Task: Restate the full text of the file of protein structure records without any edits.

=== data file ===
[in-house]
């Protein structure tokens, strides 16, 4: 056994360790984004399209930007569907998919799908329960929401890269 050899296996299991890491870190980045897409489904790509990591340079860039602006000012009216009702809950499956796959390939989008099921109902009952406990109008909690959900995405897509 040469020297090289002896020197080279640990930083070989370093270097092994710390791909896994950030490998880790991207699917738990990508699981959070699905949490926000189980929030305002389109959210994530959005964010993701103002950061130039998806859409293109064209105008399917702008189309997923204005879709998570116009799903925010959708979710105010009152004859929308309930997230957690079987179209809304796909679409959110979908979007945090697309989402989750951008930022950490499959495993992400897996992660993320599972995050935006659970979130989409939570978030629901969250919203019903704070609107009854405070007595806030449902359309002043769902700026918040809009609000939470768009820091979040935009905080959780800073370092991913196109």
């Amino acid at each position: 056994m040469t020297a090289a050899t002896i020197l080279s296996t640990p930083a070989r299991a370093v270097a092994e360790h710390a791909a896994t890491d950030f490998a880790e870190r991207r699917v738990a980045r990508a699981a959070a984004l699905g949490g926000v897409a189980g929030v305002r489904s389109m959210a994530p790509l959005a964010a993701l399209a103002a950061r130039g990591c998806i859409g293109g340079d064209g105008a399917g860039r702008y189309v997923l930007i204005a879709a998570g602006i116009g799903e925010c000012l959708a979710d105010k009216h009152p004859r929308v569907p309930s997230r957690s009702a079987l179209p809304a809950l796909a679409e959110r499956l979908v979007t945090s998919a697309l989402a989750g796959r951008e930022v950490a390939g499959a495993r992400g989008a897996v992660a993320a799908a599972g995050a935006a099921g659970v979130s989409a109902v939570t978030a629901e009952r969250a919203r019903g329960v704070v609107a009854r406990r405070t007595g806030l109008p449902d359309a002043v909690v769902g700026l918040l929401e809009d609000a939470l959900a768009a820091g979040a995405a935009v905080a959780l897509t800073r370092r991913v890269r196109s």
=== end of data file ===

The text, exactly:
[in-house]
């Protein structure tokens, strides 16, 4: 056994360790984004399209930007569907998919799908329960929401890269 050899296996299991890491870190980045897409489904790509990591340079860039602006000012009216009702809950499956796959390939989008099921109902009952406990109008909690959900995405897509 040469020297090289002896020197080279640990930083070989370093270097092994710390791909896994950030490998880790991207699917738990990508699981959070699905949490926000189980929030305002389109959210994530959005964010993701103002950061130039998806859409293109064209105008399917702008189309997923204005879709998570116009799903925010959708979710105010009152004859929308309930997230957690079987179209809304796909679409959110979908979007945090697309989402989750951008930022950490499959495993992400897996992660993320599972995050935006659970979130989409939570978030629901969250919203019903704070609107009854405070007595806030449902359309002043769902700026918040809009609000939470768009820091979040935009905080959780800073370092991913196109």
């Amino acid at each position: 056994m040469t020297a090289a050899t002896i020197l080279s296996t640990p930083a070989r299991a370093v270097a092994e360790h710390a791909a896994t890491d950030f490998a880790e870190r991207r699917v738990a980045r990508a699981a959070a984004l699905g949490g926000v897409a189980g929030v305002r489904s389109m959210a994530p790509l959005a964010a993701l399209a103002a950061r130039g990591c998806i859409g293109g340079d064209g105008a399917g860039r702008y189309v997923l930007i204005a879709a998570g602006i116009g799903e925010c000012l959708a979710d105010k009216h009152p004859r929308v569907p309930s997230r957690s009702a079987l179209p809304a809950l796909a679409e959110r499956l979908v979007t945090s998919a697309l989402a989750g796959r951008e930022v950490a390939g499959a495993r992400g989008a897996v992660a993320a799908a599972g995050a935006a099921g659970v979130s989409a109902v939570t978030a629901e009952r969250a919203r019903g329960v704070v609107a009854r406990r405070t007595g806030l109008p449902d359309a002043v909690v769902g700026l918040l929401e809009d609000a939470l959900a768009a820091g979040a995405a935009v905080a959780l897509t800073r370092r991913v890269r196109s």